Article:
HOUSTON, Jan. 30 — Enron Corp. interim CEO Stephen Cooper Wednesday insisted the embattled company will not be liquidated, despite being saddled with $30 billion of unsecured debt.
In his first conference call since being named former Chairman Ken Lay’s successor, Cooper said the best chance for the unsecured creditors to recover any funds is through reorganization. He said there is sufficient liquidity, cash flow, and debtor-in-possession financing to support a reorganized but significantly “smaller” Enron that will be based on “hard assets” or regulated energy businesses.
Cooper, a veteran “turn-around” professional, was appointed “restructuring officer” Tuesday by Enron’s board of directors to lead the company through the reorganization. Enron filed for protection from creditors under Chapter 11 of the federal bankruptcy code Dec. 2, 2001. It was the largest bankruptcy ever in the US. Lay resigned last week as the company reeled under countless investigations by the US Congress and by regulatory agencies, including the Securities & Exchange Commission.
“We will have a good opportunity to convince them [creditors] that the best return is through a reorganization,” Cooper said. “I do not see this as a liquidation.” He didn’t indicate when a reorganization plan would be filed with the court.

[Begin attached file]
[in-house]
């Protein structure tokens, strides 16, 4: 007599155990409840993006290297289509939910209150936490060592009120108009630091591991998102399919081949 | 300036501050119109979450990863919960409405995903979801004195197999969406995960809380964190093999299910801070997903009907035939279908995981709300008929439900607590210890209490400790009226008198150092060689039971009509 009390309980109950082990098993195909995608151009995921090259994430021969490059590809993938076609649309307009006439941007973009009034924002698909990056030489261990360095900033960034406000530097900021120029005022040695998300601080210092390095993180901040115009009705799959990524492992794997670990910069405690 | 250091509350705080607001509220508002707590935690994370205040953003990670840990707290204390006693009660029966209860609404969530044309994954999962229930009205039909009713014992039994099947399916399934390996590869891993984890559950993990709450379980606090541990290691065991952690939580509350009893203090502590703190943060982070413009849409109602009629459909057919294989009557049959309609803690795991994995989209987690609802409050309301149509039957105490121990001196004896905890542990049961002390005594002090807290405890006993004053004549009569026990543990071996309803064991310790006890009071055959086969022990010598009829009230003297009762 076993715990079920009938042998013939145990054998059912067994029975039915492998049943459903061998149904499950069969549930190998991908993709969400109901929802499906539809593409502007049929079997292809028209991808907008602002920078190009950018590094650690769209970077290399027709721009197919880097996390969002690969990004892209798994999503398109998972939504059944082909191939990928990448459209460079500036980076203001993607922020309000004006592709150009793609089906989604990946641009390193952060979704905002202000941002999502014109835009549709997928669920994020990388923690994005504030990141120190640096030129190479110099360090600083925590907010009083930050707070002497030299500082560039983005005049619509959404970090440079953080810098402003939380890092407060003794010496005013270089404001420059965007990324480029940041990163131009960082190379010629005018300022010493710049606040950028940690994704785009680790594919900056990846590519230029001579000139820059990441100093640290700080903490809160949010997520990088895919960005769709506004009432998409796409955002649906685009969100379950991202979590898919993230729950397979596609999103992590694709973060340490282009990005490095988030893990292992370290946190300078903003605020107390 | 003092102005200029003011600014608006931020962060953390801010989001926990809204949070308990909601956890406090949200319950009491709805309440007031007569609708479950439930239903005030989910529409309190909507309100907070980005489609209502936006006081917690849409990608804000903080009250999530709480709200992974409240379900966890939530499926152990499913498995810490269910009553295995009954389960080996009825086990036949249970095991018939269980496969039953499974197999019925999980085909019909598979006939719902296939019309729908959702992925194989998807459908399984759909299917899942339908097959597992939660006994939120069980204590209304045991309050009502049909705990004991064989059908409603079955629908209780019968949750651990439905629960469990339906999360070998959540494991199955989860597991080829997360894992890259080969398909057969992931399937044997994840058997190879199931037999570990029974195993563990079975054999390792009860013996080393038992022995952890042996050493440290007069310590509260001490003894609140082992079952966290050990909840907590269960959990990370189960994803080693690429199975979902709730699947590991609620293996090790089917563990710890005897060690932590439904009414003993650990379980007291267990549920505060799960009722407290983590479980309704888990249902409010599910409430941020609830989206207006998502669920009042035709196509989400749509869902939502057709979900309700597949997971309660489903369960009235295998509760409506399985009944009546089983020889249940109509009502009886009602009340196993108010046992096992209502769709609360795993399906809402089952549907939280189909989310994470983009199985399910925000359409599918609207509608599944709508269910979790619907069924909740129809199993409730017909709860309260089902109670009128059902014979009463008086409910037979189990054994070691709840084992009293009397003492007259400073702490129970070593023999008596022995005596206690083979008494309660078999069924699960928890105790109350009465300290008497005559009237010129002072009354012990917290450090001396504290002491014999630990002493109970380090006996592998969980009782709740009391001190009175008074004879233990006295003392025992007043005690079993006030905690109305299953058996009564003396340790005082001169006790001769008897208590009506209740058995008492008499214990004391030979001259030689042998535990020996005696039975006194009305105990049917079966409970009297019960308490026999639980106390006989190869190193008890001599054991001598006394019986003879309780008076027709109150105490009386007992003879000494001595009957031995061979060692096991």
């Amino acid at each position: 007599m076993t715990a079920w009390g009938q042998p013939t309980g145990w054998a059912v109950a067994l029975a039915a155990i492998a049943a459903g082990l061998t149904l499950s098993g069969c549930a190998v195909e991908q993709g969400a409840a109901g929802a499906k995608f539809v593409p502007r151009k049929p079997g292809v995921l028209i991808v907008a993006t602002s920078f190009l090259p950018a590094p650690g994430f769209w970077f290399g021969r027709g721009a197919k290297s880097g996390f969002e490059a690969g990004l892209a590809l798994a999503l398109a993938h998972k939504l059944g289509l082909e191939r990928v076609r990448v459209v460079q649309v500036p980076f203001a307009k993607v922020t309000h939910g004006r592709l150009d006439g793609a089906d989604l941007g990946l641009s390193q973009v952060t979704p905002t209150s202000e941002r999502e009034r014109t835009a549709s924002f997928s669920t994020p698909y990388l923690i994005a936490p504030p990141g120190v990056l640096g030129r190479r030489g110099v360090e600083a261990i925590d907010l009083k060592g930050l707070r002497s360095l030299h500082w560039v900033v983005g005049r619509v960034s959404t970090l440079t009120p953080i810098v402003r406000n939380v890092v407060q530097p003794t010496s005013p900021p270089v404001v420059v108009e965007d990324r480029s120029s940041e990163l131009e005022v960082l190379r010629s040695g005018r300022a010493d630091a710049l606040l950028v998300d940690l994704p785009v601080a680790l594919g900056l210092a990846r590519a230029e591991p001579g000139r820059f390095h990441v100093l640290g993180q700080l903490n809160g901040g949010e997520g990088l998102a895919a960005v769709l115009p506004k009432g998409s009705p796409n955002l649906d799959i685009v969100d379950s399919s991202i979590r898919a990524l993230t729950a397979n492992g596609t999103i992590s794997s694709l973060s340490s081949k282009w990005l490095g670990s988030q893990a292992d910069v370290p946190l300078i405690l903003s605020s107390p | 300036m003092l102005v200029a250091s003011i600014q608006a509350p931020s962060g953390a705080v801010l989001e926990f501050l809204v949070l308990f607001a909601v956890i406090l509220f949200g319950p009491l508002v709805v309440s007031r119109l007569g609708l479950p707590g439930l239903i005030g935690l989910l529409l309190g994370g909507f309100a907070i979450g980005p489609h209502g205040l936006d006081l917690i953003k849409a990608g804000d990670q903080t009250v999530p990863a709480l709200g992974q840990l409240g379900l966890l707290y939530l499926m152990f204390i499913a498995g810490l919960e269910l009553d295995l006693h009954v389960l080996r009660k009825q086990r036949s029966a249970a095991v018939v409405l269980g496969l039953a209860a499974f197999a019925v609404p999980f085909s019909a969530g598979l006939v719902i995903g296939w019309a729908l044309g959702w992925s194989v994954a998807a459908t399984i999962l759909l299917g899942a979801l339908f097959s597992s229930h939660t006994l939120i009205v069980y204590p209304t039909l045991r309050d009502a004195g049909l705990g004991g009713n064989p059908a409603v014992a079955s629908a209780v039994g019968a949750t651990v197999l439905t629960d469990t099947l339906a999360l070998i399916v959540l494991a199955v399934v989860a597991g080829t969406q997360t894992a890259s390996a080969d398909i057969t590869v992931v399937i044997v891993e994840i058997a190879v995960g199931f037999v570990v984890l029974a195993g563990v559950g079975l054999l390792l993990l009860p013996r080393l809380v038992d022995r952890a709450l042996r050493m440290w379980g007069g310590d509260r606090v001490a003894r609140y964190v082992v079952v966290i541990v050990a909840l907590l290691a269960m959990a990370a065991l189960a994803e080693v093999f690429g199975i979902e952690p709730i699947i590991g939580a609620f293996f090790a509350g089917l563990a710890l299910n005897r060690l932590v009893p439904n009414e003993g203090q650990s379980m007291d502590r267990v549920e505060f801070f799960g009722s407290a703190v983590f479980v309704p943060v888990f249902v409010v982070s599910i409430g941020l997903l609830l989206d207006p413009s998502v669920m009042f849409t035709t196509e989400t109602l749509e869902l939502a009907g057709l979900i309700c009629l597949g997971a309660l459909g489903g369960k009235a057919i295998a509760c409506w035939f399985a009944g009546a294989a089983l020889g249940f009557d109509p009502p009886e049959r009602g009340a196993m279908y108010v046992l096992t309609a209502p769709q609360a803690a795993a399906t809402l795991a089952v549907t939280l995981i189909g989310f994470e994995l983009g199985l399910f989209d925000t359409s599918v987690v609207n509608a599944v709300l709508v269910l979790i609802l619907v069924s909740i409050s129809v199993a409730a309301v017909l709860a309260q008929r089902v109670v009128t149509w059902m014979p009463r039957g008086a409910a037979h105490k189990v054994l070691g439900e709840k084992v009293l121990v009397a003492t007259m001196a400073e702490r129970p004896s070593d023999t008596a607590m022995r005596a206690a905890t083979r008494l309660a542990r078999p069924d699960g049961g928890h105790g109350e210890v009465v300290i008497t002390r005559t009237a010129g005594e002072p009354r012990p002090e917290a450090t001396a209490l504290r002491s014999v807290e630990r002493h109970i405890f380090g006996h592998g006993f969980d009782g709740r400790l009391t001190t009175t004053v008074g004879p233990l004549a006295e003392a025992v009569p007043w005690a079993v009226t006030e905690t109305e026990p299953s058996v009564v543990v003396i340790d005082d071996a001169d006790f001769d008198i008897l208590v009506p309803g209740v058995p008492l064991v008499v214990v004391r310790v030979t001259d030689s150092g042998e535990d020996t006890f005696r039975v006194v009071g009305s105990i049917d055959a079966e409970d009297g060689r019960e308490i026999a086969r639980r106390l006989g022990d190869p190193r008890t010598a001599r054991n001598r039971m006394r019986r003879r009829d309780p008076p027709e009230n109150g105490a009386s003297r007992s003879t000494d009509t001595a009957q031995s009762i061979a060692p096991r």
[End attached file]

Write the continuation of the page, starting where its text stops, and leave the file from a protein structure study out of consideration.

Cooper said he didn’t know how much creditors will recover. It is highly probable, he said, that one creditor group could be treated differently from another. “It won’t be easy. There will be speed bumps and potholes along the way,” he said.
Enron has $40 billion in consolidated debt, including $10 billion in project financed or non-recourse debt to Enron, in addition to $30 billion in unsecured debt. “The good news is we will be able to compress the debt against the total value of Enron’s ongoing businesses,” he said.
Cooper predicted Enron’s asset base would be divided among three “pots” composed of the ongoing regulated businesses, a review and disposition of certain assets, and “odds and ends” or the claims and litigation.
Quizzed about what led to Enron’s downfall, Cooper said he “truly didn’t care. The good news is I don’t know what happened. It’s of no interest to me and I will spend zero of my time worrying about the past. I don’t care.”